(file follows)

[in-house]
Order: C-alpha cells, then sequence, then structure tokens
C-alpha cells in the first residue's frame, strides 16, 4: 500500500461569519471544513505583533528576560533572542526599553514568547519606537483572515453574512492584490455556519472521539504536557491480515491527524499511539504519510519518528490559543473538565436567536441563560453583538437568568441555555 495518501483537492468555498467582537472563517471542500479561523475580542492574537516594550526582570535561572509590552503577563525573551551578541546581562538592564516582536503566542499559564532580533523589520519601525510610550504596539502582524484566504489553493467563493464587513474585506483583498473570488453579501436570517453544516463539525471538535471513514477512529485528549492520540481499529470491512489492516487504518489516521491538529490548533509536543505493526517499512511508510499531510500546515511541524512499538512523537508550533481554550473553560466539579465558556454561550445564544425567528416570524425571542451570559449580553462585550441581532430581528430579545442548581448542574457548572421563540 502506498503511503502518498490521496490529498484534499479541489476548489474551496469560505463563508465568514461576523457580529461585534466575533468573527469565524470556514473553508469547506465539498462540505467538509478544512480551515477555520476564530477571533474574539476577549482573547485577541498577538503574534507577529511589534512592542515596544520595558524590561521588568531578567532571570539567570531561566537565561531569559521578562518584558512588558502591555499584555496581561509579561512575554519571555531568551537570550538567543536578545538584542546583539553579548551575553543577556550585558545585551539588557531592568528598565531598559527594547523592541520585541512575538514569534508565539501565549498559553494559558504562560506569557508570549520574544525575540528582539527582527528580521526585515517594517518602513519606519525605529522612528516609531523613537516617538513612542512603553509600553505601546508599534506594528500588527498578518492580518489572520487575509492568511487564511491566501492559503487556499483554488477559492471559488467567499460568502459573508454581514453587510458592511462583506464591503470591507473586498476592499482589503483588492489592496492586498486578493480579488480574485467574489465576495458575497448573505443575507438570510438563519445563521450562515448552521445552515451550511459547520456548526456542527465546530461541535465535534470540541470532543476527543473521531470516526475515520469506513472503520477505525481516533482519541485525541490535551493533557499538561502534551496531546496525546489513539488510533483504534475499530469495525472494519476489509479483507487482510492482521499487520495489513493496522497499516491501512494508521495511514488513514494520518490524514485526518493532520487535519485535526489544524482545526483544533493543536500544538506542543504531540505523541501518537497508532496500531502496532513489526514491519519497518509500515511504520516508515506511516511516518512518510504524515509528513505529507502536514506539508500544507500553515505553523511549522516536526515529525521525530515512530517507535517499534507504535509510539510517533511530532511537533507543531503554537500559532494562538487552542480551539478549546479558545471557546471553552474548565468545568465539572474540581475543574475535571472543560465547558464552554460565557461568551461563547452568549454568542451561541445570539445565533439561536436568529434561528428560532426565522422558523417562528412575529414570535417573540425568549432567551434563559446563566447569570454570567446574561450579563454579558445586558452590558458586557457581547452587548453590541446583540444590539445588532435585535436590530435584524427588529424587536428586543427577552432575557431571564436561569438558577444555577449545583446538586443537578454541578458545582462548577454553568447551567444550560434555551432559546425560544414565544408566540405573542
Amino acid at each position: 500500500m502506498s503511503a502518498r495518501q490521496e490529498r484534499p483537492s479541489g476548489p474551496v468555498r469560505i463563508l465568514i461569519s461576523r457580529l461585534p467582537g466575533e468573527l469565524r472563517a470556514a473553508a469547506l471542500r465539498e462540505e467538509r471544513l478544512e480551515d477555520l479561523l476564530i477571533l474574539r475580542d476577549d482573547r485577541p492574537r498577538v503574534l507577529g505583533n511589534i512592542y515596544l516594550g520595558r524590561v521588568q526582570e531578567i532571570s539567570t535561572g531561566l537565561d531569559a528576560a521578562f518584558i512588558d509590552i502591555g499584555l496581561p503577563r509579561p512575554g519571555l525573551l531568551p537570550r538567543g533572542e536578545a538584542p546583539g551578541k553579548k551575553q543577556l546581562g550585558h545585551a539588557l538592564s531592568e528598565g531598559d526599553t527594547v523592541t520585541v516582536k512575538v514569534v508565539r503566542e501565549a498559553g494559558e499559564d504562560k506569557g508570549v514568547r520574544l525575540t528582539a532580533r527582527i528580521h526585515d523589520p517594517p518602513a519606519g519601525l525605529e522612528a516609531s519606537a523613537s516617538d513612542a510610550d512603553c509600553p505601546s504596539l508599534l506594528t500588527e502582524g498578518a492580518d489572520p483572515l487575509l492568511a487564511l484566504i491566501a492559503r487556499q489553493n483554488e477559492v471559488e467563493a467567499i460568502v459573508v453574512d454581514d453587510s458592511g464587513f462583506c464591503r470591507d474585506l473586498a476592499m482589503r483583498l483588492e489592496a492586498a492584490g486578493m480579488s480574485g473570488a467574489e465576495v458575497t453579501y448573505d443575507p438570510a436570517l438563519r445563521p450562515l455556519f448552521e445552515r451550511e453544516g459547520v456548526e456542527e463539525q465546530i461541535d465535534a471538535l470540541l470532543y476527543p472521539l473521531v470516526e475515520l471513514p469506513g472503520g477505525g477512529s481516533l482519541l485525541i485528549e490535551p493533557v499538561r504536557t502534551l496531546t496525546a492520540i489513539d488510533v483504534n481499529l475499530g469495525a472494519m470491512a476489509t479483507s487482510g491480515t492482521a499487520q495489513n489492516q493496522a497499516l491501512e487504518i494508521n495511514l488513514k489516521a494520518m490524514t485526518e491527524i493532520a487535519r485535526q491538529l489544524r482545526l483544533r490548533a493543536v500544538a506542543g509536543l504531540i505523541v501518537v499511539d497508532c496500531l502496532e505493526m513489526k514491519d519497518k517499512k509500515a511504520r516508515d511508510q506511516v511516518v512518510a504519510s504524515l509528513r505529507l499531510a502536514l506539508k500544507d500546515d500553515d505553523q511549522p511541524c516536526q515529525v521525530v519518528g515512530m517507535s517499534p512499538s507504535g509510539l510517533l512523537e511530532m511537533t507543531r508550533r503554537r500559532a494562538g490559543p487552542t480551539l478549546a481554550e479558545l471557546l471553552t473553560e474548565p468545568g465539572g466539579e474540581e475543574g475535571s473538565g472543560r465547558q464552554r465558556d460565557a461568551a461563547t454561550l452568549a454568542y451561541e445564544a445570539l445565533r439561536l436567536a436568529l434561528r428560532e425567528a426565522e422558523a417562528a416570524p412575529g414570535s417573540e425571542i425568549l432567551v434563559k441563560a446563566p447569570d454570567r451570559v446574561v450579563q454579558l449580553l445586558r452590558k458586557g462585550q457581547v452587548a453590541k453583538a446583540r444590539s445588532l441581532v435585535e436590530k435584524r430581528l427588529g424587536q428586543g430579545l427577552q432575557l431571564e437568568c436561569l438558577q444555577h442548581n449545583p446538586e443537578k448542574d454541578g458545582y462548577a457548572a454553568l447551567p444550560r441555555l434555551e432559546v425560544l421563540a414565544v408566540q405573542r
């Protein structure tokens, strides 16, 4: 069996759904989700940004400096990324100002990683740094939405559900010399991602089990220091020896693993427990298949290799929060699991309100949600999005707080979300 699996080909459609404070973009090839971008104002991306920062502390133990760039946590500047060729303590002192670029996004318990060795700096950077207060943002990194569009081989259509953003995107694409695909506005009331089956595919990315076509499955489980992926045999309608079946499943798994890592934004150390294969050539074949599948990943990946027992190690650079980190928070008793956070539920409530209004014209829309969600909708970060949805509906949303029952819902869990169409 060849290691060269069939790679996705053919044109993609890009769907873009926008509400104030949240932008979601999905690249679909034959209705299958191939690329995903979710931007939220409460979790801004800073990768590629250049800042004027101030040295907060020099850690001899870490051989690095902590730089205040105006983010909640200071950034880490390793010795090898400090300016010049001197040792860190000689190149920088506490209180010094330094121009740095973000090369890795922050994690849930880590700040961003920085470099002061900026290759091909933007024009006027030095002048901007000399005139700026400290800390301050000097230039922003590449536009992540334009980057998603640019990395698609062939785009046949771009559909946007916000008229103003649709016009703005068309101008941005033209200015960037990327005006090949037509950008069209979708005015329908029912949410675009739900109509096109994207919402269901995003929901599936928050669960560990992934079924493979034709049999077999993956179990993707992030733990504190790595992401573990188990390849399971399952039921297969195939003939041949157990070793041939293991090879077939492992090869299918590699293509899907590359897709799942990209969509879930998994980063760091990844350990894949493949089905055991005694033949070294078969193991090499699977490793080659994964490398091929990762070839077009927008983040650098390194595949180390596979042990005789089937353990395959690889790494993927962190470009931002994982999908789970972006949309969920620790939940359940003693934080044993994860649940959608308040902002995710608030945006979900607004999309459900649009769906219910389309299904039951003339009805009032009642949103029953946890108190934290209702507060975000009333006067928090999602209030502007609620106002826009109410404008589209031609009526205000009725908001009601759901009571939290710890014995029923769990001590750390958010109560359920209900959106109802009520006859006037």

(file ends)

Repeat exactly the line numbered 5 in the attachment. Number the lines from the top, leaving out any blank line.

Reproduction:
């Protein structure tokens, strides 16, 4: 069996759904989700940004400096990324100002990683740094939405559900010399991602089990220091020896693993427990298949290799929060699991309100949600999005707080979300 699996080909459609404070973009090839971008104002991306920062502390133990760039946590500047060729303590002192670029996004318990060795700096950077207060943002990194569009081989259509953003995107694409695909506005009331089956595919990315076509499955489980992926045999309608079946499943798994890592934004150390294969050539074949599948990943990946027992190690650079980190928070008793956070539920409530209004014209829309969600909708970060949805509906949303029952819902869990169409 060849290691060269069939790679996705053919044109993609890009769907873009926008509400104030949240932008979601999905690249679909034959209705299958191939690329995903979710931007939220409460979790801004800073990768590629250049800042004027101030040295907060020099850690001899870490051989690095902590730089205040105006983010909640200071950034880490390793010795090898400090300016010049001197040792860190000689190149920088506490209180010094330094121009740095973000090369890795922050994690849930880590700040961003920085470099002061900026290759091909933007024009006027030095002048901007000399005139700026400290800390301050000097230039922003590449536009992540334009980057998603640019990395698609062939785009046949771009559909946007916000008229103003649709016009703005068309101008941005033209200015960037990327005006090949037509950008069209979708005015329908029912949410675009739900109509096109994207919402269901995003929901599936928050669960560990992934079924493979034709049999077999993956179990993707992030733990504190790595992401573990188990390849399971399952039921297969195939003939041949157990070793041939293991090879077939492992090869299918590699293509899907590359897709799942990209969509879930998994980063760091990844350990894949493949089905055991005694033949070294078969193991090499699977490793080659994964490398091929990762070839077009927008983040650098390194595949180390596979042990005789089937353990395959690889790494993927962190470009931002994982999908789970972006949309969920620790939940359940003693934080044993994860649940959608308040902002995710608030945006979900607004999309459900649009769906219910389309299904039951003339009805009032009642949103029953946890108190934290209702507060975000009333006067928090999602209030502007609620106002826009109410404008589209031609009526205000009725908001009601759901009571939290710890014995029923769990001590750390958010109560359920209900959106109802009520006859006037």